Chapel. The new sanctuary will replace the existing multipurpose room as a place of worship


Interior view of the chapel from the rear.

Chapel interior.

Chapel interior

Two people dance in the center of the chapel.

View of chapel from loft. The new church will embody both Chinese and Christian cultures.

View of chapel from loft

A woman exits a stairwell.



A drawn plan of a section of the church.

Section plan. The existing building is renovated to meet the church's needs for a community gathering space, classrooms, daycare, and administration.

Section plan

A small model of the chapel.

Chapel model of a new sanctuary for the Episcopalian Church in Chinatown.

Chapel model

Community: Bonita House, Berkeley, California (1982)

House exterior

Exterior viewed from street. Bonita House, designed in association with HGT Architects, was a demonstration turn-key project, funded by HUD to accommodate former mental health patients for up to one year after their release from mental institutions. 

Exterior viewed from street

Parked cars line the street in front of a house

Front facade viewed from street. The concept of small houses, instead of one large one, was designed primarily to keep the new structure in scale with the immediate neighborhood and the community-at-large. These two houses, similar in size and material to other houses in the neighborhood, minimize the connotations of a halfway house and furthermore, do not draw attention to themselves.

Front facade viewed from street

View of rear deck and stairs.

Rear deck and stairs. There is a private patio on the garden level and private deck on the second level for the residents’ use. A long narrow fenced garden with fruit trees was also incorporated into the design for the residents to stroll in privacy.

Rear deck and stairs

Roof beams cast a shadow across a door on the upper deck.

Upper deck.

Upper deck

Interior stairway leads to the upper floor of the house.

Entry stair.

Entry stair

Stairwell viewed from upper floor.

Entry stair.

Entry stair

Living room with a meeting table, two couches, and a glass wall facing outside.

Living room.

Living room

View of a kitchen



Homes: SoHo House, La Jolla, California (1994)

Exterior facade of a private residence.

Entry. SoHo House is a large private residence for a designed around a central courtyard for a Chinese-American couple and their extended family. 


Exterior facade and courtyard of a private residence.

Courtyard. The design of the home recalls both the courtyard houses of China and of Spanish Colonial times. 


Light and dark red shingles cover the roof of a private residence.

Courtyard. The building material is stucco and Spanish tile, compatible with houses in La Jolla.


A small round pond in the courtyard.

Courtyard pond.

Courtyard pond

A hallway leads to a room with a table and chairs in front of a window.

Entry hall. An open covered walkway provides a view of the central courtyard and links the house's three wings. Designers used unglazed Spanish tile for the walkway.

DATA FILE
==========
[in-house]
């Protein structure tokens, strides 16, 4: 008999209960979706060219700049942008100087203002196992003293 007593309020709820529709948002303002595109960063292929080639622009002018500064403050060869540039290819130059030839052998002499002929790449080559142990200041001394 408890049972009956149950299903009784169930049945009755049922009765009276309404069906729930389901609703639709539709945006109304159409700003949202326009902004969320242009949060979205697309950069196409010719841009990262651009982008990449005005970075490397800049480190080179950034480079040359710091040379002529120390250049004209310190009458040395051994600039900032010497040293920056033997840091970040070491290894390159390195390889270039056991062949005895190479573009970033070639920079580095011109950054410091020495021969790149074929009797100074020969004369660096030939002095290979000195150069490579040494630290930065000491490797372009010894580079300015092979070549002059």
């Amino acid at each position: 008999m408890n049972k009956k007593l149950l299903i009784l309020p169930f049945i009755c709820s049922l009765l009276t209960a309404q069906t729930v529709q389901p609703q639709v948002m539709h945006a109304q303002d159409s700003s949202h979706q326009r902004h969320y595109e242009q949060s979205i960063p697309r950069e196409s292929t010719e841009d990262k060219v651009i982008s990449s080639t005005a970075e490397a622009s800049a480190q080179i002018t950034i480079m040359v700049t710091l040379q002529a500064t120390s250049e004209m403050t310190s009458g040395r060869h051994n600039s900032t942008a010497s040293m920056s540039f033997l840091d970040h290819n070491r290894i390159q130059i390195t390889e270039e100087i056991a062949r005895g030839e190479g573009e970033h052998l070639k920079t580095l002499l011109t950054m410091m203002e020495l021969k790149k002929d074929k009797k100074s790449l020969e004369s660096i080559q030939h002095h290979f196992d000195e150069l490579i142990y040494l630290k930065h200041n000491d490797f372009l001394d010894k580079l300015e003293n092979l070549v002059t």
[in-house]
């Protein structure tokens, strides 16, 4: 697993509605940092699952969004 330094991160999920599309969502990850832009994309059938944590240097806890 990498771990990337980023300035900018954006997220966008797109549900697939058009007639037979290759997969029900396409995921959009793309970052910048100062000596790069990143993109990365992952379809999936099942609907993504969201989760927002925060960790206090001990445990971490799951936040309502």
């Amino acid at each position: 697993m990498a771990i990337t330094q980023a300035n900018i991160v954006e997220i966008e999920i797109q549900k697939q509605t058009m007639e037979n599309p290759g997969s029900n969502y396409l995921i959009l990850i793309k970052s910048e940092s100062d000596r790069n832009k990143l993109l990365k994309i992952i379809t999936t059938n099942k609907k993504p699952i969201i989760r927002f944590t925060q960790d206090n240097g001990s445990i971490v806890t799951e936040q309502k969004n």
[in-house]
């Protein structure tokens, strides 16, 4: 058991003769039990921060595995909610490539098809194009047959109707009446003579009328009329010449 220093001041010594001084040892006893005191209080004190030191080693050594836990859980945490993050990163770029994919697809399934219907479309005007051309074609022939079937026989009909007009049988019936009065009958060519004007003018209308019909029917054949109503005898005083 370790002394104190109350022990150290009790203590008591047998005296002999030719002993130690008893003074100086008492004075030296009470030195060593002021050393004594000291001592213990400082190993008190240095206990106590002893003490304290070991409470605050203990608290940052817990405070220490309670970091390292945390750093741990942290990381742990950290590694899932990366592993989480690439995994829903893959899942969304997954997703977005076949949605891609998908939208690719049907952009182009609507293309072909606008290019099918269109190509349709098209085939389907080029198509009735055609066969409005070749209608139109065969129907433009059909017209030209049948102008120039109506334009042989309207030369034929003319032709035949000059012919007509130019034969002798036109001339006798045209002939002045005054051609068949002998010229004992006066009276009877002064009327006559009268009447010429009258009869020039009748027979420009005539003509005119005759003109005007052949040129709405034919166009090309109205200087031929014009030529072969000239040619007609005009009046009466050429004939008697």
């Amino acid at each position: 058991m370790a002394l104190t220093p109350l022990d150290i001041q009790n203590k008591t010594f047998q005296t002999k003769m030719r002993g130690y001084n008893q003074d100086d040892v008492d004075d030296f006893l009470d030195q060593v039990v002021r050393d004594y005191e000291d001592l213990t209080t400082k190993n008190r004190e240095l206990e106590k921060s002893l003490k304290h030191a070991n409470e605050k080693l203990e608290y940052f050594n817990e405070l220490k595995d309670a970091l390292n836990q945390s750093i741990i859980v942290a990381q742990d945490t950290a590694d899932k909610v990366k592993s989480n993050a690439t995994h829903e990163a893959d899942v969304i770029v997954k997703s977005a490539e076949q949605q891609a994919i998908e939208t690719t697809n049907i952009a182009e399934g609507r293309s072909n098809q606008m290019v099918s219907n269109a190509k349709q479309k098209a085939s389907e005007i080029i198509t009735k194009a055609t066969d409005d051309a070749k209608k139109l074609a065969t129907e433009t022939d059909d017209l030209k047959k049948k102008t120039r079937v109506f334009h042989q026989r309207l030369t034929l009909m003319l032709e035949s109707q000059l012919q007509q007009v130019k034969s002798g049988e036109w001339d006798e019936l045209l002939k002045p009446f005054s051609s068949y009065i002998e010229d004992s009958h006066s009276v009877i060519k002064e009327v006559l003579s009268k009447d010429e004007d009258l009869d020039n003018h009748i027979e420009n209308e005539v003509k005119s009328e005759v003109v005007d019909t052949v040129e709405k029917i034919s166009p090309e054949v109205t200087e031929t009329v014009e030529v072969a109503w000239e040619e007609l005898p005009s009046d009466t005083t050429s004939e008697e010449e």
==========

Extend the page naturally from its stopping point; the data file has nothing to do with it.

Entry hall

A vase of pink flowers on a table in the library.



A table and wire frame chairs face glass doors leading to the courtyard.

Breakfast area.

Breakfast area

Two chairs face a coffee table and bench in a living room.

Living room. Designers used wood for the living area floor to give the space a simple and calm aesthetic. 

Living room

Two chairs face a coffee table and bench in a living room.

Living room.

Living room

Six wooden chairs surround a rectangular table decorated with a vase of flowers.

Dining room.

Dining room

A white model of a large private residence decorated with tan and brown fake plants.



Homes: Twin Brook Farm House, Napa, California (1995)

Tall green trees surround a white house.

View of site from north. This small house sits on a remote property in the hills east of Napa.

View of site from north

South facade of a white house with glass doors and a deck.

Exterior south.

Exterior south

An exterior view of a white house with warm indoor lighting seen through the many glass doors and windows in the evening.

Exterior northeast. The structure uses the vernacular of a traditional rural farmhouse with some modern accommodations.

Exterior northeast

A living room with two loveseats and two lounge chairs.

Living room.

Living room

An open kitchen featuring long counters and a wall lined with cupboards.



A line drawing depicting the the farmhouse and property.



Homes: Sutch Home Studio, Berkeley, California (1992)

Bookshelves filled with books line a wall.

Library. The Sutch house is a remodel of an existing 1920s single-story bungalow, originally an auxiliary house, to be used as a study for an economics professor in Berkeley, California. 


A wooden seating area outside the house.

View from the deck. Wooden trellis arches function as gateways between the study and the house.

View from the deck

A brick pathway leads to a small wooden deck.

Deck. Wooden trellis arches function as gateways between the study and the house.


A table and chairs in front of a bookshelf in the home library.

Library. The layers of spaces are connected axially with a tall archway and then a pediment, which represent a tie to classical learning.


A small step stool in front of a bookshelf.

Library. The design separates the work area and the conference area with a library alcove. This sequence of spaces subtly divides the various functions of the study, creating a sense of layering and making a very small building feel more generous.


An older man sits next to a desk with a small, older computer model.